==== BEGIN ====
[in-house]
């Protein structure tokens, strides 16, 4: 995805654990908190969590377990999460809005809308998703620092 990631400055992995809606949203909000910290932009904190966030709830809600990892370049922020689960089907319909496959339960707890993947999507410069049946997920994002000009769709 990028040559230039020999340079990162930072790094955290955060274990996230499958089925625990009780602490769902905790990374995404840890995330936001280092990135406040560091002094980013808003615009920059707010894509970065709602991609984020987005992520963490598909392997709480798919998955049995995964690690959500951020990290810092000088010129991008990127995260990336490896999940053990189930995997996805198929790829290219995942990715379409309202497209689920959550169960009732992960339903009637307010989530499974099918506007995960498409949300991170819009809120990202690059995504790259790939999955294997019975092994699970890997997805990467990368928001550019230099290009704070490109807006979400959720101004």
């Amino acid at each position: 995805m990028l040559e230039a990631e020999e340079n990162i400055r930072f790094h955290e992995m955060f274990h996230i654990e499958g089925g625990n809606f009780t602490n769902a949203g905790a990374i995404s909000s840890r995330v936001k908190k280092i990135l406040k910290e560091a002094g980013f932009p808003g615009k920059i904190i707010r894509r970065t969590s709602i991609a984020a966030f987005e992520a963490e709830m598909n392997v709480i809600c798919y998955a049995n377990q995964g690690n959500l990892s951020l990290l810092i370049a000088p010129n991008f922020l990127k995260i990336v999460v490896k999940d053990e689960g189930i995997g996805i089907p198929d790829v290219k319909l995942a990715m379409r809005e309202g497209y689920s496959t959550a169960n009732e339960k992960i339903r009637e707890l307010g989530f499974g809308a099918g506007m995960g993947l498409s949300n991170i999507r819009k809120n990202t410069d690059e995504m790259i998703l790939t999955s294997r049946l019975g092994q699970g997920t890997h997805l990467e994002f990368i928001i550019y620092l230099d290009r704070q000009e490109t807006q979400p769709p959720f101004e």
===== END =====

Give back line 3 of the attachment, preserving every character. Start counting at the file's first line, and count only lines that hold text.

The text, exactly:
């Amino acid at each position: 995805m990028l040559e230039a990631e020999e340079n990162i400055r930072f790094h955290e992995m955060f274990h996230i654990e499958g089925g625990n809606f009780t602490n769902a949203g905790a990374i995404s909000s840890r995330v936001k908190k280092i990135l406040k910290e560091a002094g980013f932009p808003g615009k920059i904190i707010r894509r970065t969590s709602i991609a984020a966030f987005e992520a963490e709830m598909n392997v709480i809600c798919y998955a049995n377990q995964g690690n959500l990892s951020l990290l810092i370049a000088p010129n991008f922020l990127k995260i990336v999460v490896k999940d053990e689960g189930i995997g996805i089907p198929d790829v290219k319909l995942a990715m379409r809005e309202g497209y689920s496959t959550a169960n009732e339960k992960i339903r009637e707890l307010g989530f499974g809308a099918g506007m995960g993947l498409s949300n991170i999507r819009k809120n990202t410069d690059e995504m790259i998703l790939t999955s294997r049946l019975g092994q699970g997920t890997h997805l990467e994002f990368i928001i550019y620092l230099d290009r704070q000009e490109t807006q979400p769709p959720f101004e």